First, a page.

Which is very different than "normal" for the eldest son of the Greshams of Greshambury when the estate he is to inherit is much reduced from the time of his grandfather, yet not entirely unrelated.classical_Liberal wrote:"Normal" for a 20-30-something struggling musician in New Orleans is very different than "normal" for a 40's middle class nurse living in a college town in the Midwest.
As Picketty noted in "Capital", 19th century literature is laden with references to how many pounds per year the affluent characters are believed to have. In the Trollope novel I just finished, sufferage is becoming more universal, but is still limited to men who hold property at least equivalent to that of a small town publican. So, a seat in the legislature in 1870 might only be decided by 900 voters. Obviously, similar social structure existed in ancient Greece or Rome.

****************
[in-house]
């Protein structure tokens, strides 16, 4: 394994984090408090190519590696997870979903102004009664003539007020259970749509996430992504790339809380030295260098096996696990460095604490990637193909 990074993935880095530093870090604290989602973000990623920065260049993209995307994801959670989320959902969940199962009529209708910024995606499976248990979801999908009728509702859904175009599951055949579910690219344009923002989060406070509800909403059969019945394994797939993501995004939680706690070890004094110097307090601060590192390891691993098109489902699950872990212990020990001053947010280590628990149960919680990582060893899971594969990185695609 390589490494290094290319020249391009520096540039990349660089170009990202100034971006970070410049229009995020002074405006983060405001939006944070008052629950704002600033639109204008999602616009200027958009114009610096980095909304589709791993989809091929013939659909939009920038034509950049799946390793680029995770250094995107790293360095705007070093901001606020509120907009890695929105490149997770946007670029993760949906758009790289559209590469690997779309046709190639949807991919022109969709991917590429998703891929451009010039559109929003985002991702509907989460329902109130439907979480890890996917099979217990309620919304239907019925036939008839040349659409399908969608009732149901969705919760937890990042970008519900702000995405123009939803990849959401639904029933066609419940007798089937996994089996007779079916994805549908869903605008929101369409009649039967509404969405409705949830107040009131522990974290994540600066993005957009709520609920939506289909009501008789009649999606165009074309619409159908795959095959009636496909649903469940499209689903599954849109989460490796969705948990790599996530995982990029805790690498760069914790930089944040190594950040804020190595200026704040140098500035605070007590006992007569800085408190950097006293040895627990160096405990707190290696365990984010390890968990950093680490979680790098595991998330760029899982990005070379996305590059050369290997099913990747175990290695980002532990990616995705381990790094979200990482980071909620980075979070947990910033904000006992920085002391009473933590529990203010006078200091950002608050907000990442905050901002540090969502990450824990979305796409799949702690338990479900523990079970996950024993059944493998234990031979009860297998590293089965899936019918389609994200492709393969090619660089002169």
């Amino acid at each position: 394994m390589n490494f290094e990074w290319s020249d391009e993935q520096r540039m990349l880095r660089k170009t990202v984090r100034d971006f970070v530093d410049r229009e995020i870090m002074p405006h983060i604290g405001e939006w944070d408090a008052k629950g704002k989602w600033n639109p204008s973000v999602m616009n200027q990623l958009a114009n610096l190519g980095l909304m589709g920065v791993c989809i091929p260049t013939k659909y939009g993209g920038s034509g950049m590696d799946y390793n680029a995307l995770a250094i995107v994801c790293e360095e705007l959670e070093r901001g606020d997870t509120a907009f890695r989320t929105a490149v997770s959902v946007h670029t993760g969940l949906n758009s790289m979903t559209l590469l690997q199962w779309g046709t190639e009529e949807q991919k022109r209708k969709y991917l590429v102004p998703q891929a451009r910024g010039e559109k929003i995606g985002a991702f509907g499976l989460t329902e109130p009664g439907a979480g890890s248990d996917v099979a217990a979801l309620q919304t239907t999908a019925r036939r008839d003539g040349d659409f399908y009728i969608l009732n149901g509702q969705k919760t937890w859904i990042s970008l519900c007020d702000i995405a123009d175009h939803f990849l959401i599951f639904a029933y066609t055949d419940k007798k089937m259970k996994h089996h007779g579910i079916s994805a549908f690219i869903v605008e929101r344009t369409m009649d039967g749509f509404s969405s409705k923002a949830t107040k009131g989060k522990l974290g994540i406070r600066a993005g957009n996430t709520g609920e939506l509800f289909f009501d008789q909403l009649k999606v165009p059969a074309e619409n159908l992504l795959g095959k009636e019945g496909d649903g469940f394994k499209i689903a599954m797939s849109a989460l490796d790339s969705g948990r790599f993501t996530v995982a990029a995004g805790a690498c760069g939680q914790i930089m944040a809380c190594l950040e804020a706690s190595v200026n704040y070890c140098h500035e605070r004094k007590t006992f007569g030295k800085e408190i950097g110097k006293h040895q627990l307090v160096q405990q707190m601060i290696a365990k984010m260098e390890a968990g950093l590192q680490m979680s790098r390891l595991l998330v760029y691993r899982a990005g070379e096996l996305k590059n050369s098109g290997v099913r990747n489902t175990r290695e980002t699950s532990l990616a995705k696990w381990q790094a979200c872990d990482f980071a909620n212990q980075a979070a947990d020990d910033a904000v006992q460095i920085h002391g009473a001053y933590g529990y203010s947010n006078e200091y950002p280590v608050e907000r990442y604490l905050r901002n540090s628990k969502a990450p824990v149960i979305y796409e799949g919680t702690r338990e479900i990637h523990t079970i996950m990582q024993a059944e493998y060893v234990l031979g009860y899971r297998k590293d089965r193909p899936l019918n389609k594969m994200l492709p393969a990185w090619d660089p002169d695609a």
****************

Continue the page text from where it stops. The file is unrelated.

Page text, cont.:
Our notions of "freedom" or "independence" are bound up with the notions related to citizenship. So, a level of FI that is not sufficient to also purchase the trappings of "citizenship" such as a set address does not qualify. Obvious example of what I mean is that I do not declare myself to be financially independent on the basis of a spending budget which currently includes a male housemate who pays all the bills, although this would have been "normal" in 1959. However, if I could vote from the address of my permaculture project, I might.
Anyways, there is a reason (or cluster of reasons) why the diagram in "ERE" shows the Renaissance Man to be above the Working Man, beside the Business Man, and only linked at corner point to the Salary Man. The Salary Man is the type who most strongly identifies with profession BECAUSE of high relative level of investment. Even putting the Renaissance Quadrant aside, compare/contrast "I am a lawyer" with "I own a pizza parlor, play semi-pro baseball, and practice law."